NBA Draft 2022 JD Davison Scouting Report

Thriling athlete with splendid vision with serious scoring question marks.


JD Davison is a freshman who played for Alabama this season. A highly touted point guard prospect, 5 star recruit and top 15 in his generation on most recruiting sites, expectations were sort of high for Davison. He spot all of his life so far in Alabama, winning Mr Basketball twice, and averaging over 30 points as senior in high school. A lot of people saw him as a one and done, given his vision and athleticism. People hoped his half court offense would level up this year and make him a lottery prospect. That didn’t happen. He played a smaller role in Alabama’s guard heavy roster. Usually a backup point guard, Davison focused more on getting other involved than getting his own. Lets look at all the things that make the young JD Davison such an interesting prospect.


The athleticism in transition is jaw dropping. The first step is good, but not elite. Once he has space and is able to reach top speed, he’s impossible to stop. Elite vertical athlete, had a few head to the rim dunk. Great hair as well. He is composed in transition most of the time and moves the ball fast. I like his decision making in general. The ball doesn’t stick and he gets guys involved. The handle is basic for a point guard. If you slow him down and make him play in the half court his burst and explosiveness don’t really show, unless it’s a cut.

Superb combination of vision and composure. Both as a connective tissue playmaker and as a primary on ball instigator, JD Davison gets easy looks for guys. He sees plays happen before others. Knows how to deliver the pass to the right guy at the exact right microsecond when they are free around the rim. He is also very capable of creating open 3s for teammates. Sadly, for him and his assist total, Alabama finished around 300th in 3pt%. If he was playing for an average shooting team, he would probably average 1 or 1.5 more assist per game, if not even more. Some of them weren’t even shot, but end up with his teammates dribbling out of bounds or stepping on the line. In this sense, he reminds me of John Wall. Wall has the same instinct of how to manipulate defenses and swing to ball to the corner at the perfect moment.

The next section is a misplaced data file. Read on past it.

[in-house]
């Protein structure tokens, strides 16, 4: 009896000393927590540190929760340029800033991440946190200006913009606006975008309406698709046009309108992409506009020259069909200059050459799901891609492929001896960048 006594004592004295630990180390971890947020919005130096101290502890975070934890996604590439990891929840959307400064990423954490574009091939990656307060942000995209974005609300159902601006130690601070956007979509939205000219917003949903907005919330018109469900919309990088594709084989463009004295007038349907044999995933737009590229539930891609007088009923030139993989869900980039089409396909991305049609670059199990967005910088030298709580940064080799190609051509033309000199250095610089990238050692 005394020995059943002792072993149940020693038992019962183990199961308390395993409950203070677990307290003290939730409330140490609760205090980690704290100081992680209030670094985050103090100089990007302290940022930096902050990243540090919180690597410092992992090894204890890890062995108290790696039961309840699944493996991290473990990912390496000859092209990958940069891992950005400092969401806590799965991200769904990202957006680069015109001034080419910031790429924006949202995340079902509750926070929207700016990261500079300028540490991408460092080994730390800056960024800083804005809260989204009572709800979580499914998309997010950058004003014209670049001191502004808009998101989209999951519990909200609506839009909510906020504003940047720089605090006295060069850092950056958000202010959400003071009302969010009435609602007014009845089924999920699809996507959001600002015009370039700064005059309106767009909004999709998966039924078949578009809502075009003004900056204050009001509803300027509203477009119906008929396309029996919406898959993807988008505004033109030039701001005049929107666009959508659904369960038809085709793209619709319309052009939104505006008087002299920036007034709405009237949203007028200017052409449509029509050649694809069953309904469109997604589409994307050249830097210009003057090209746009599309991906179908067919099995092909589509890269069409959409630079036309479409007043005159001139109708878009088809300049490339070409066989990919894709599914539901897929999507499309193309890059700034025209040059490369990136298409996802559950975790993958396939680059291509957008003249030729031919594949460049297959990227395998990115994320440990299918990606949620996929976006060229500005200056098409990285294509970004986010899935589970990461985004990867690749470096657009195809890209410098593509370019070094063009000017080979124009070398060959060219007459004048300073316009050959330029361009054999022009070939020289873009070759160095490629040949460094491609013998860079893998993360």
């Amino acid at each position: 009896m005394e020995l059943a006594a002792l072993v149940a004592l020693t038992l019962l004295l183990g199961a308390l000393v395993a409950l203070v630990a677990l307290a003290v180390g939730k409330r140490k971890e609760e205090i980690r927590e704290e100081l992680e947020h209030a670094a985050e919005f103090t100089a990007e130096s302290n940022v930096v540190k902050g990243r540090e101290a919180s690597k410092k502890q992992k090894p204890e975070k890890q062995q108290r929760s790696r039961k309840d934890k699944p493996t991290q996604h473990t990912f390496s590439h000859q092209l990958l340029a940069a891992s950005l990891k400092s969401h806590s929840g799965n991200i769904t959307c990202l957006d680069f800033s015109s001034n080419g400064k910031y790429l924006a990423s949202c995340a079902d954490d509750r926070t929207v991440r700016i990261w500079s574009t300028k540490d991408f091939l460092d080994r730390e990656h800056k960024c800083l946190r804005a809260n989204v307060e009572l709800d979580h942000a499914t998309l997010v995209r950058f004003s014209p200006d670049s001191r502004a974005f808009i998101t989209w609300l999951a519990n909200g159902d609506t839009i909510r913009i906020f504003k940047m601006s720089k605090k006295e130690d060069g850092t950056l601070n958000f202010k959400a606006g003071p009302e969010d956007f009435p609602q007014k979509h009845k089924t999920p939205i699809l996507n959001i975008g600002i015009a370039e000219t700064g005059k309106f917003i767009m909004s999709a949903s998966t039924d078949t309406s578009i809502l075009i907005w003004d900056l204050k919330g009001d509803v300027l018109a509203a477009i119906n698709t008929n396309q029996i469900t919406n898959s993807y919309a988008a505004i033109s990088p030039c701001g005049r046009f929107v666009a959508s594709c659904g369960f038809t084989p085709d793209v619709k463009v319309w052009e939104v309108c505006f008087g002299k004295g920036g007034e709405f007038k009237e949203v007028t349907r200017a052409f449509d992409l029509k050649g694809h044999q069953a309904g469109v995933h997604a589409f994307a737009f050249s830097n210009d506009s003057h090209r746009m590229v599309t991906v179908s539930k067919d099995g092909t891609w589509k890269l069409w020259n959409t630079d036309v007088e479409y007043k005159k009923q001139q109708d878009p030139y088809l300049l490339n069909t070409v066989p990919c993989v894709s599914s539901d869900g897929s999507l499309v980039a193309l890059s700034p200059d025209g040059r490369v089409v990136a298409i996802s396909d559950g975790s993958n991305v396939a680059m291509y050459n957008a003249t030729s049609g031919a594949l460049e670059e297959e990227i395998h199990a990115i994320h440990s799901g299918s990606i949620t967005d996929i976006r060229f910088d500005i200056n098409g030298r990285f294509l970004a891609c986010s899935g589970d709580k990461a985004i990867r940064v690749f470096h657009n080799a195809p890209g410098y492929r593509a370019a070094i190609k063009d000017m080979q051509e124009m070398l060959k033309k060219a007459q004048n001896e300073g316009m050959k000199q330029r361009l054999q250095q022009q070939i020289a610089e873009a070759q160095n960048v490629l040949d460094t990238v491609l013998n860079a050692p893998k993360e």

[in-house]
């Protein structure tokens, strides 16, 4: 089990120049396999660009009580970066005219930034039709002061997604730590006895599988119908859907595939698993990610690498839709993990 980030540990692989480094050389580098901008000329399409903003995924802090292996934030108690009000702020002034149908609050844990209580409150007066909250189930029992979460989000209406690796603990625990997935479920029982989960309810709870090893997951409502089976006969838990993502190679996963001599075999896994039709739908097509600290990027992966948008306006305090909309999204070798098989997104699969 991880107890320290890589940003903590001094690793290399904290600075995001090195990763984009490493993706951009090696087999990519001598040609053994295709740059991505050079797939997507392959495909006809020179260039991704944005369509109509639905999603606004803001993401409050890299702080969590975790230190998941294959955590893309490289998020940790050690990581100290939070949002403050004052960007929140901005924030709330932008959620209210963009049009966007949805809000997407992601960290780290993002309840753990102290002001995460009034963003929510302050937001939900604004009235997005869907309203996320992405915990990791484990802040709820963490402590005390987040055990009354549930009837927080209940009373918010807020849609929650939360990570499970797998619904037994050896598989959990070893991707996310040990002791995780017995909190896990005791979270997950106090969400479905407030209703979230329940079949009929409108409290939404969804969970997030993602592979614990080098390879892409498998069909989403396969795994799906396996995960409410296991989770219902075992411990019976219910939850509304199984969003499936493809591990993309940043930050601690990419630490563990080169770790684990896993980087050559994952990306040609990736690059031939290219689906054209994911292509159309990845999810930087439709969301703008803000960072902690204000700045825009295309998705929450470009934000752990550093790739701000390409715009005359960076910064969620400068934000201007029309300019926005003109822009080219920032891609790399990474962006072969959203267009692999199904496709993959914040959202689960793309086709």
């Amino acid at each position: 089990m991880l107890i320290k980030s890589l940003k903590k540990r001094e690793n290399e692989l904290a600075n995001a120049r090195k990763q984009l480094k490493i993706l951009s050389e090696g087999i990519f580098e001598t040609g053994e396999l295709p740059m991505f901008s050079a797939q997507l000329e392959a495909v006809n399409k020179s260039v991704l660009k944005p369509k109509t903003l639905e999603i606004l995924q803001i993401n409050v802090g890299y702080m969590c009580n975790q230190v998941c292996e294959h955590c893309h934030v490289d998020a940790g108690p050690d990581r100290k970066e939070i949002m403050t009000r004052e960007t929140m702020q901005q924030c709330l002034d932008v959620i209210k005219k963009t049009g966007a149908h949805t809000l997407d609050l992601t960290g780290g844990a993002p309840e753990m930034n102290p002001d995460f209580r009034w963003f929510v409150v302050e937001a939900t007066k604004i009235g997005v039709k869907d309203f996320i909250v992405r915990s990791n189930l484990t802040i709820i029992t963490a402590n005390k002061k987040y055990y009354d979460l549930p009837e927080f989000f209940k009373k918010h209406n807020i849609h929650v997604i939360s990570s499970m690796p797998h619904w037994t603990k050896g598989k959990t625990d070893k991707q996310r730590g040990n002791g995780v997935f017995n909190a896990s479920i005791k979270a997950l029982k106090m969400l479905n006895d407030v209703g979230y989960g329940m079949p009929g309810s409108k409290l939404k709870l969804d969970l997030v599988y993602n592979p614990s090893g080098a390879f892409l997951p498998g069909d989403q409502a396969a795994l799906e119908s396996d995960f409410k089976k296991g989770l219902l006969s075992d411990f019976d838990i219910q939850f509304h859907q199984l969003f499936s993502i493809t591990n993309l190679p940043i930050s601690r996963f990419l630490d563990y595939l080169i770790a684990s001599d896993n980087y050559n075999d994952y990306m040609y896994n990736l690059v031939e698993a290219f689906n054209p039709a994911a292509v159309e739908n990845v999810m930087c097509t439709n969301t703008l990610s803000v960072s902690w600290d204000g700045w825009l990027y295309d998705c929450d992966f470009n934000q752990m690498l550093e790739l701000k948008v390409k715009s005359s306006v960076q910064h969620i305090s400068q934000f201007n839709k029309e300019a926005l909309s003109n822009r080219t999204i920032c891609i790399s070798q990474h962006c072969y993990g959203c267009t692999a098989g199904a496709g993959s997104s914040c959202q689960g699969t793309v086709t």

Pressure doesn’t really bother him. Teams send double teams at him regularly, and by the end of the season he really figured them out. He would dribble away at the right angle at a composed manner and create ease 3 on 2 situations for his team, usually finding teammate in the high post. His teammates didn’t really capitalize on those opportunities as often as you would want them to. In the NBA, the 3 on 2 that he creates will end up as 3s or Alley Oops.

He processes the game quickly and moves the ball very fast. He also turns the ball over a ton. Half of that is his inclination to really push it in transition, knowing that its his best opportunity to score. Those forced possessions end up as turnovers quite often. But when he’s focused on playing the right way, in the flow of the offense his decision making is fast and of a high quality. Some of the turnovers are also a product of that processing speed. The body doesn’t keep up with the mind. The passes aren’t as precise as they should be, or a teammate cuts not expecting JD to find him open in the corner. Reminds me of players like Cole Anthony and Cade Cunningham. They also had a lot of turnovers, both were in situations that weren’t ideal in college, and as soon as they step in the NBA, their turnover numbers basically drop by 50%. That makes me very optimistic about JD become quite the creator and decision maker in the NBA.

He is a lot more comfortable finding guys for 3 out of the PnR than the roller. I wonder if that is just lack of practice because he played in a smaller school in Alabama, and isn’t used to playing next to a proper roll man. Alabama had a seven footer, but he also isn’t a good screen and roll big, more a rim protector hustle player. The lack of experience against NBA caliber talent is also why he struggles to pass over bigger players.